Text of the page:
The subsequent categories are for those ‘misfits’. I first turn to Affects & Attributes – so-called “deified abstractions” or “personifications”, though I find neither modern term very appropriate. These are virtues, emotions, states and the like, or rather the divine powers that are their causes. Most of these can be understood as terrestrial, since they relate to the sphere of our lives, but the virtues in particular can also be understood as loftier than this.

In Other Greater Beings, I include both categories and individual deities that might be classed as inferior to gods, including angels, daemons and heroes, although there is overlap between all such classes and the categories already listed above. Heracles, for instance, was worshipped as both hero and god, and I have decided to list him under the terrestrial gods.

My (consciously anachronistic) category Principal Gods relates to the other end of the hierarchy, not the powers under the gods, but the gods above all other gods, such as the Elements all others consist of, the Demiurge (creator god) who fashioned the cosmos, or the World Soul which animates all things. Most of these were little worshipped (except when identified with the likes of Zeus), but I also include commonly venerated deities like Iahō, to whom such an elevated position was widely ascribed.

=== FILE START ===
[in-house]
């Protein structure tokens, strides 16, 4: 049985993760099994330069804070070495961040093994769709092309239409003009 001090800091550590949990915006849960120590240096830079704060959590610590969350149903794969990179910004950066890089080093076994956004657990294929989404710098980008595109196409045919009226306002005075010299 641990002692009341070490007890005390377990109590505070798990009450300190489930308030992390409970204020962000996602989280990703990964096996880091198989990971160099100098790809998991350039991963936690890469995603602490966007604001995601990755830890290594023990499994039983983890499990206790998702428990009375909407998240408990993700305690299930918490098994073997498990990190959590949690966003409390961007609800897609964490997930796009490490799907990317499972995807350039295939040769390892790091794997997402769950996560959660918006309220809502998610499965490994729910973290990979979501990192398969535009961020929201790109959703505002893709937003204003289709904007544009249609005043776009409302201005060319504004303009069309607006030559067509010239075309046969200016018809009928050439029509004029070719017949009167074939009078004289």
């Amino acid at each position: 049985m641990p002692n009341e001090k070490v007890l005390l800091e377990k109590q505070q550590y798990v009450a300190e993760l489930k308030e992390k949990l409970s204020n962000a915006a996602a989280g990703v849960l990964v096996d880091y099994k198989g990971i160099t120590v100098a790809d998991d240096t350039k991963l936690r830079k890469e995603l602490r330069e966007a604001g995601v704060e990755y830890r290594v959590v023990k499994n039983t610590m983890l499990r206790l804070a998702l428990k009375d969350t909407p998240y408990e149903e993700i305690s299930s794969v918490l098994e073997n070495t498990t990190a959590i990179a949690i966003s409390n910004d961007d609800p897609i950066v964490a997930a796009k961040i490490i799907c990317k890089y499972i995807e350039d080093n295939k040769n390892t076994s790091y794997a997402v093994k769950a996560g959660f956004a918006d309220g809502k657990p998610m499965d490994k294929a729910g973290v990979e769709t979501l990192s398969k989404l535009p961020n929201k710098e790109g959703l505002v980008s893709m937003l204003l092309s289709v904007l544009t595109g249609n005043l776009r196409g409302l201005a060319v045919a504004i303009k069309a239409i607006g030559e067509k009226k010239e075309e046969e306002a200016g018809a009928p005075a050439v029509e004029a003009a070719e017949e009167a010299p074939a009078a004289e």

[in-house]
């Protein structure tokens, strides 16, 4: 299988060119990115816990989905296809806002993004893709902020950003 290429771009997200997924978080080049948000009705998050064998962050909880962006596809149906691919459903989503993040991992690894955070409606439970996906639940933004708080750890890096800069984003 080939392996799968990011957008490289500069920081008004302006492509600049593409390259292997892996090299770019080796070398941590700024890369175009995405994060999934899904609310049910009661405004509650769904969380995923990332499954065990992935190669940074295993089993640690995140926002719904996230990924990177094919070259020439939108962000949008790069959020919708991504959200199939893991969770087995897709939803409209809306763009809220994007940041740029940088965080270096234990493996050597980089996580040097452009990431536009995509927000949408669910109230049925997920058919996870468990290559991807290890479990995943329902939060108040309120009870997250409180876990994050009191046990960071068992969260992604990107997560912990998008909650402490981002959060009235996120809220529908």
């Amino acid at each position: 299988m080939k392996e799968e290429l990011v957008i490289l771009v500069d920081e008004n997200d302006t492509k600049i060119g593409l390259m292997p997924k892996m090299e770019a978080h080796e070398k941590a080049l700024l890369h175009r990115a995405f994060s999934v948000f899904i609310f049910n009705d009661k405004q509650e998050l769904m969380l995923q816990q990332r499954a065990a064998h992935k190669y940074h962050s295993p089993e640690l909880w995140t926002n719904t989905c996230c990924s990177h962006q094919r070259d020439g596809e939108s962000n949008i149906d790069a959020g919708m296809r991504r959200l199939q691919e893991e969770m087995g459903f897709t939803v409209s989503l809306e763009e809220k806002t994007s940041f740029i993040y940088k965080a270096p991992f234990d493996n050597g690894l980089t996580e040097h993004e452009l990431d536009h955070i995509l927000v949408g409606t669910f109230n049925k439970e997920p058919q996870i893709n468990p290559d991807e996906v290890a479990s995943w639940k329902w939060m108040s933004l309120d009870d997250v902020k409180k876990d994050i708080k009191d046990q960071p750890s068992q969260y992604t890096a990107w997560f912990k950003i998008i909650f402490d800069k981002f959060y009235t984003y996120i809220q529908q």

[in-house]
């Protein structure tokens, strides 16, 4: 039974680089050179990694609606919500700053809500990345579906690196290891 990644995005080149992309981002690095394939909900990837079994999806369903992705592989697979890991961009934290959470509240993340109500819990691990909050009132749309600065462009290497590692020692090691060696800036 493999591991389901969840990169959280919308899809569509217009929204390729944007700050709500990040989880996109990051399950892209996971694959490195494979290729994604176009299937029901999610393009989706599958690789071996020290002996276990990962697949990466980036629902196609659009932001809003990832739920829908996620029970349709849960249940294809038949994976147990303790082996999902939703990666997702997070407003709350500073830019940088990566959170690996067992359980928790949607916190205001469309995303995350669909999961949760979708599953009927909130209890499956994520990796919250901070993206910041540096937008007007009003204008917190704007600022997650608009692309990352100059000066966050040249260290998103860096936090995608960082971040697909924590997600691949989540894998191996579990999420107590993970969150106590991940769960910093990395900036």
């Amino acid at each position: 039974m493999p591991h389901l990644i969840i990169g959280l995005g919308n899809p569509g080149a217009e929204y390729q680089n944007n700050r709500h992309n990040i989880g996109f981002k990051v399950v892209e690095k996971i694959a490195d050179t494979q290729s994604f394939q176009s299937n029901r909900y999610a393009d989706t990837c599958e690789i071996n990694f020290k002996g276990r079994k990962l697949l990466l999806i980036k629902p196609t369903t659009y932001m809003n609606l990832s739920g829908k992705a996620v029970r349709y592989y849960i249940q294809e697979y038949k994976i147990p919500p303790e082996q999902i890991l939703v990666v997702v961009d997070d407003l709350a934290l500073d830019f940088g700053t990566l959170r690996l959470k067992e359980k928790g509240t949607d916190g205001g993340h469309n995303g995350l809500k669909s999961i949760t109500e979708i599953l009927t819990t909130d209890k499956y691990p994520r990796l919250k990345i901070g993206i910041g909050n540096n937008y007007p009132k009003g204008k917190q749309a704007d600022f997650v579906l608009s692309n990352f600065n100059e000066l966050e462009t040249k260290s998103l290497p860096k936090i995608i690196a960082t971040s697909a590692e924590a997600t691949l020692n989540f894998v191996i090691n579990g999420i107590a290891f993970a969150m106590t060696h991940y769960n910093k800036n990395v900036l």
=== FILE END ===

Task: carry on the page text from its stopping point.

Gods of Fate and Fortune might be classified in any number of ways, as “principal”, as affects, as terrestrial, and so on. I make them a separate category simply because of their surprisingly large number and especially close connection with each other.

The Titanic Gods come last before the miscellanea, because they matter to few ancient writers except Hesiod (and a few other epic poets) and the Neoplatonists; the latter also called them the last or lowest gods. Although the Titans cannot be ignored, I want to make it abundantly clear that they are a marginal group of deities – not one of two “pantheons”, the Olympian and the Titanic. As the rest of this taxonomy should make clear, there are countless different ways of grouping the gods, and the most salient fact about each deity is that they are god, not what kind.

Finally, Other Gods simply lists all gods that do not (yet) have a dedicated category.

But may all such things be held not as I say, but as it pleases the gods. (Cf. Damascius, On the Parmenides, p. 236: τοῦτο μὲν οὖν ὅπη ἂν τῷ θεῷ δοκῇ, ταύτῃ ἐχέτω τε καὶ λεγέσθω.)